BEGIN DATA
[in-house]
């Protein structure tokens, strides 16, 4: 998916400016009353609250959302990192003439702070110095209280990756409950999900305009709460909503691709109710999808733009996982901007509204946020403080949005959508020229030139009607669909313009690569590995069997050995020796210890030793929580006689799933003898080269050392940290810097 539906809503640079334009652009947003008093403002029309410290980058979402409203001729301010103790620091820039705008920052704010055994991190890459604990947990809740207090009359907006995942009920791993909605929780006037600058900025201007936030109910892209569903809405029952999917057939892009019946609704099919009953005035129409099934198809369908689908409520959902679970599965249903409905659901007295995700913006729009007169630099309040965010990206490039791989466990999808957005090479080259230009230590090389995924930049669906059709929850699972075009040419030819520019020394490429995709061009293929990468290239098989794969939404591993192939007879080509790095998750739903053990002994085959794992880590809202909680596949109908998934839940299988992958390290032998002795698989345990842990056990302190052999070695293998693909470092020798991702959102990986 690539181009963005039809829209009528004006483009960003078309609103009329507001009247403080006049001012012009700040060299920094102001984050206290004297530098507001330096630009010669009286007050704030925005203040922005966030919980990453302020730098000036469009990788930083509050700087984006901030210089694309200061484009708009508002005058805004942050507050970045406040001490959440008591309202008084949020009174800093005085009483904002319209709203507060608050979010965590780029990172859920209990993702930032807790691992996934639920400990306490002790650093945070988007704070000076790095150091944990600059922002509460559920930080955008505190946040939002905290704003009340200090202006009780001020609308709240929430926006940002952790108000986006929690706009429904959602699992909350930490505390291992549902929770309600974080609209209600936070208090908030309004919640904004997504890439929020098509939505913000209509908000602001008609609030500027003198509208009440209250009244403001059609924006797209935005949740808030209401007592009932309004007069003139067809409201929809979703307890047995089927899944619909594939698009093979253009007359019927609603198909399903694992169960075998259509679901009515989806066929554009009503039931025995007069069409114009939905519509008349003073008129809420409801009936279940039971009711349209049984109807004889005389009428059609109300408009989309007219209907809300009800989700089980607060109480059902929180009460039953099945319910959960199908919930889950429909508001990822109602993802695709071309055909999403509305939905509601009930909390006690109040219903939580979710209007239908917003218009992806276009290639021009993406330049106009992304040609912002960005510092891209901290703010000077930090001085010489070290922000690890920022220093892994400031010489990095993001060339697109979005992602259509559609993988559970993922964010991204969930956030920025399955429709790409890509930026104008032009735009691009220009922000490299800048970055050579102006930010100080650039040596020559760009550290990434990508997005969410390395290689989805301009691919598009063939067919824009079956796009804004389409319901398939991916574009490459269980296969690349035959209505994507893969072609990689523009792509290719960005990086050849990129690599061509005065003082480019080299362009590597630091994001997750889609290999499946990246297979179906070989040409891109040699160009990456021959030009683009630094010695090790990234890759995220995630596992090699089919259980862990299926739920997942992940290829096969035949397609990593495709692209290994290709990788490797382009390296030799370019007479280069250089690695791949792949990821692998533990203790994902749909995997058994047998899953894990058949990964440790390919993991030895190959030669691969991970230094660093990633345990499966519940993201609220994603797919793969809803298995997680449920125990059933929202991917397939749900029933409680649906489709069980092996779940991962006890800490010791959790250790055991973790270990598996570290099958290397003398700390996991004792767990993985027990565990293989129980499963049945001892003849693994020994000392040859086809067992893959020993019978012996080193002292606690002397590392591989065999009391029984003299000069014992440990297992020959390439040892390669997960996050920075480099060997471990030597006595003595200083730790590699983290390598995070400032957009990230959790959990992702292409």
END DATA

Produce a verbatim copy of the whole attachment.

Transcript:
[in-house]
């Protein structure tokens, strides 16, 4: 998916400016009353609250959302990192003439702070110095209280990756409950999900305009709460909503691709109710999808733009996982901007509204946020403080949005959508020229030139009607669909313009690569590995069997050995020796210890030793929580006689799933003898080269050392940290810097 539906809503640079334009652009947003008093403002029309410290980058979402409203001729301010103790620091820039705008920052704010055994991190890459604990947990809740207090009359907006995942009920791993909605929780006037600058900025201007936030109910892209569903809405029952999917057939892009019946609704099919009953005035129409099934198809369908689908409520959902679970599965249903409905659901007295995700913006729009007169630099309040965010990206490039791989466990999808957005090479080259230009230590090389995924930049669906059709929850699972075009040419030819520019020394490429995709061009293929990468290239098989794969939404591993192939007879080509790095998750739903053990002994085959794992880590809202909680596949109908998934839940299988992958390290032998002795698989345990842990056990302190052999070695293998693909470092020798991702959102990986 690539181009963005039809829209009528004006483009960003078309609103009329507001009247403080006049001012012009700040060299920094102001984050206290004297530098507001330096630009010669009286007050704030925005203040922005966030919980990453302020730098000036469009990788930083509050700087984006901030210089694309200061484009708009508002005058805004942050507050970045406040001490959440008591309202008084949020009174800093005085009483904002319209709203507060608050979010965590780029990172859920209990993702930032807790691992996934639920400990306490002790650093945070988007704070000076790095150091944990600059922002509460559920930080955008505190946040939002905290704003009340200090202006009780001020609308709240929430926006940002952790108000986006929690706009429904959602699992909350930490505390291992549902929770309600974080609209209600936070208090908030309004919640904004997504890439929020098509939505913000209509908000602001008609609030500027003198509208009440209250009244403001059609924006797209935005949740808030209401007592009932309004007069003139067809409201929809979703307890047995089927899944619909594939698009093979253009007359019927609603198909399903694992169960075998259509679901009515989806066929554009009503039931025995007069069409114009939905519509008349003073008129809420409801009936279940039971009711349209049984109807004889005389009428059609109300408009989309007219209907809300009800989700089980607060109480059902929180009460039953099945319910959960199908919930889950429909508001990822109602993802695709071309055909999403509305939905509601009930909390006690109040219903939580979710209007239908917003218009992806276009290639021009993406330049106009992304040609912002960005510092891209901290703010000077930090001085010489070290922000690890920022220093892994400031010489990095993001060339697109979005992602259509559609993988559970993922964010991204969930956030920025399955429709790409890509930026104008032009735009691009220009922000490299800048970055050579102006930010100080650039040596020559760009550290990434990508997005969410390395290689989805301009691919598009063939067919824009079956796009804004389409319901398939991916574009490459269980296969690349035959209505994507893969072609990689523009792509290719960005990086050849990129690599061509005065003082480019080299362009590597630091994001997750889609290999499946990246297979179906070989040409891109040699160009990456021959030009683009630094010695090790990234890759995220995630596992090699089919259980862990299926739920997942992940290829096969035949397609990593495709692209290994290709990788490797382009390296030799370019007479280069250089690695791949792949990821692998533990203790994902749909995997058994047998899953894990058949990964440790390919993991030895190959030669691969991970230094660093990633345990499966519940993201609220994603797919793969809803298995997680449920125990059933929202991917397939749900029933409680649906489709069980092996779940991962006890800490010791959790250790055991973790270990598996570290099958290397003398700390996991004792767990993985027990565990293989129980499963049945001892003849693994020994000392040859086809067992893959020993019978012996080193002292606690002397590392591989065999009391029984003299000069014992440990297992020959390439040892390669997960996050920075480099060997471990030597006595003595200083730790590699983290390598995070400032957009990230959790959990992702292409």